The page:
Dramatic Vocal Arts
Under the directorship and baton of Professor Chris Engbretson, the Dramatic Vocal Arts program offers students a rich experience with opera performance and production, along with an in-depth integration of singing, stage movement, and character development. The Dramatic Vocal Arts ensemble presents one production each year with costumes, stage setting, and orchestral accompaniment.
Recent productions include Dido and Aeneas, Hotel Casablanca, Suor Angelica, Die Fledermaus, Cosi Fan Tutte, Our Town, Hansel und Gretel, Carmen, The Secret Garden, and Gianni Schicchi.
The ensemble is open to Willamette University students by audition.
"Willamette's Dramatic Vocal Arts program is thrilled to present its 2018 opera scenes production, Love & Lies. The evening will feature two complete works - Menotti's The Telephone, and Barber's A Hand of Bridge, as well as scenes from two beloved operas, Moore's The Ballad of Baby Doe and Mozart's The Marriage of Figaro.
Love & Lies focuses on four highly varied depictions of love and relationships, some simple and beautiful, and others that are complicated, and messy. Each scene in the evening's program will be accompanied by an orchestra under the direction of Chris Engbretson.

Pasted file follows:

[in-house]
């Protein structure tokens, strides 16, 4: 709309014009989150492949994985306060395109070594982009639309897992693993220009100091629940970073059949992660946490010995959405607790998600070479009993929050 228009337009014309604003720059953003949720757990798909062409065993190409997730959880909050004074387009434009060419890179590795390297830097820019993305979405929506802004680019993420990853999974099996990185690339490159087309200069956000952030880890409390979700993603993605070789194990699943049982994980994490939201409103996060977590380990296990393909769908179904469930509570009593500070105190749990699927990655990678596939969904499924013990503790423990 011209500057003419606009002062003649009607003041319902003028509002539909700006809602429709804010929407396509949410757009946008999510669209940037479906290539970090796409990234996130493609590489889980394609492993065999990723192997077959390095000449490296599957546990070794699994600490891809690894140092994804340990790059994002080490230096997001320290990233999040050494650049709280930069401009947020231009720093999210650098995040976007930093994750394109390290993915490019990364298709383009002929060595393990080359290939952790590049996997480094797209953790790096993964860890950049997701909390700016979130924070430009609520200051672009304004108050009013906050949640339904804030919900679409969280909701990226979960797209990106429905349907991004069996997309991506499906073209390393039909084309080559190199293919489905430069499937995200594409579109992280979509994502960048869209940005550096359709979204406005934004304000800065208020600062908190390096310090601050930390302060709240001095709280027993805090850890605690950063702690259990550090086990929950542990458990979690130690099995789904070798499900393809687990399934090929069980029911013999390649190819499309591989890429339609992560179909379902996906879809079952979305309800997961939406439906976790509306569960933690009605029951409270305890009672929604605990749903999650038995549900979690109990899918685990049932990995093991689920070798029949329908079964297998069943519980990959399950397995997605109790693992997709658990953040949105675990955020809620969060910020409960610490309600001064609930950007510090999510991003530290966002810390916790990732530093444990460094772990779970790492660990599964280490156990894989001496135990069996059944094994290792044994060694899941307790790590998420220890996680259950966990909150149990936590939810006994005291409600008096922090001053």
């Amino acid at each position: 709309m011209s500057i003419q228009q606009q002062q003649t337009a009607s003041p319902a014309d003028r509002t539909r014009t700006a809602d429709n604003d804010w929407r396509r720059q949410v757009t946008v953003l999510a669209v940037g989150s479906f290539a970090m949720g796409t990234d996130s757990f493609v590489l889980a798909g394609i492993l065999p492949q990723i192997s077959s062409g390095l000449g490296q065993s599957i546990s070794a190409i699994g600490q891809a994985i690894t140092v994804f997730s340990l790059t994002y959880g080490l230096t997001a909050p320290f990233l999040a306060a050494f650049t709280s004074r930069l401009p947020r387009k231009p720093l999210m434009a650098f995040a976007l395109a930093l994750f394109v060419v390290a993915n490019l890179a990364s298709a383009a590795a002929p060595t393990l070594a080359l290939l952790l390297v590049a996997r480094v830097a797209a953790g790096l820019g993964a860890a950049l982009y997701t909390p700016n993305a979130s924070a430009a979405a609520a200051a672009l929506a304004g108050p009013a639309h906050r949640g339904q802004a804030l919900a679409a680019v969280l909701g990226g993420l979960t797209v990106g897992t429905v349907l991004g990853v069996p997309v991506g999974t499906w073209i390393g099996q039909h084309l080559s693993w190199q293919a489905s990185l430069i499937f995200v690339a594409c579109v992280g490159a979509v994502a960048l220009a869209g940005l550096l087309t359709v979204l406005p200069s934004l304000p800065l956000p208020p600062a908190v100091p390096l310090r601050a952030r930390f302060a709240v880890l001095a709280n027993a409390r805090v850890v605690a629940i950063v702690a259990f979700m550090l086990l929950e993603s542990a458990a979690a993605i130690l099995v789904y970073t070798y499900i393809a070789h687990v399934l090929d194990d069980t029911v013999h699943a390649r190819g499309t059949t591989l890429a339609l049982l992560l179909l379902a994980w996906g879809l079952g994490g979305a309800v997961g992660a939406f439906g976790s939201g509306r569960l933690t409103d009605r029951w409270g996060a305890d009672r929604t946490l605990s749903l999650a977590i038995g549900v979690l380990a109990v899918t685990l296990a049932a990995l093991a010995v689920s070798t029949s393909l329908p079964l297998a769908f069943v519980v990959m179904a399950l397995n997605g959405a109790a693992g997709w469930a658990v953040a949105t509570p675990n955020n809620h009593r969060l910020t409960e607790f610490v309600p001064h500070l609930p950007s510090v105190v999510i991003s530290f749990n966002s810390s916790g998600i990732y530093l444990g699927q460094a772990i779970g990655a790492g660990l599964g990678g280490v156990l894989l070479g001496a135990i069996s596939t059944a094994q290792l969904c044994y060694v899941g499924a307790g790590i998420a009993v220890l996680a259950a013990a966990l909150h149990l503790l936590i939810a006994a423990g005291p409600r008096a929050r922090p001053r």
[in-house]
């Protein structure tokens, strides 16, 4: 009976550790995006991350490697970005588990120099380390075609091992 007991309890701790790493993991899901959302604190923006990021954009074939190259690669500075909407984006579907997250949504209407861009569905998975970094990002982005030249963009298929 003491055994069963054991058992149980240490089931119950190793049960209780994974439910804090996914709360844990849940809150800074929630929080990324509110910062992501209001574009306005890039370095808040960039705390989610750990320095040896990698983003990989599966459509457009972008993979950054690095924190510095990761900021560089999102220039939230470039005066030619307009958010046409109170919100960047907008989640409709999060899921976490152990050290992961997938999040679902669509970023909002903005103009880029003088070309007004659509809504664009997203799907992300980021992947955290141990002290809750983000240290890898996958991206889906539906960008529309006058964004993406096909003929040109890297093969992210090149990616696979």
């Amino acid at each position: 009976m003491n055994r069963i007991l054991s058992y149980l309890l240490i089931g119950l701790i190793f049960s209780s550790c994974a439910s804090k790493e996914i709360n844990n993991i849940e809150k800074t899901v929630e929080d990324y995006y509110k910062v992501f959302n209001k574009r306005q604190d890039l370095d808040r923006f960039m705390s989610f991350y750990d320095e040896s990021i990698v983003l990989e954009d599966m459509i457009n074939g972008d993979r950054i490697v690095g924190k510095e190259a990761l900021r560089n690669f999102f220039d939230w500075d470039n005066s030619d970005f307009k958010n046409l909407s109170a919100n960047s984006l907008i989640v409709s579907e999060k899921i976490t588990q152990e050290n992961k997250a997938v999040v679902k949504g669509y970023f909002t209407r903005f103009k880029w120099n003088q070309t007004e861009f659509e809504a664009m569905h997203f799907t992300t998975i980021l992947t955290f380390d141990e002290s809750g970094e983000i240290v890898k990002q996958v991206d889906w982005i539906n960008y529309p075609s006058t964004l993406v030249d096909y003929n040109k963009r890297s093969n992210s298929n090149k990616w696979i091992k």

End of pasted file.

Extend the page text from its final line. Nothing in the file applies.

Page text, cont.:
The Telephone tells the story of Ben, a young man in the early 20th century, who's finally gathered the courage to propose to his girlfriend, Lucy. Unfortunately, Lucy's too excited about her new telephone for Ben to pop the question.
A Hand of Bridge follows two married couples as they settle into a weekly game of cards while also secretly revealing their innermost thoughts and fantasies. Needless to say, there's a lot more going on than just a simple game of bridge.
Act I, Scene II from The Ballad of Baby Doe includes beautiful ensemble writing in addition to two cherished arias: The Willow Song, and Warm as the Autumn Light. The scene highlights the very first moments of the budding love between Elizabeth "Baby" Doe and mining mogul Horace Tabor. The material is all the more fascinating given that the opera is based on an entirely true story from the mountains of 19th-century Colorado.
The final scene comes from Act I of The Marriage of Figaro. In this excerpt, Marcellina and Susanna have a duel of words, and poor Cherubino has to clumsily hide once more before the Count discovers him. The culminating Cosa sento trio is one of the best loved small-ensemble works in the opera repertoire.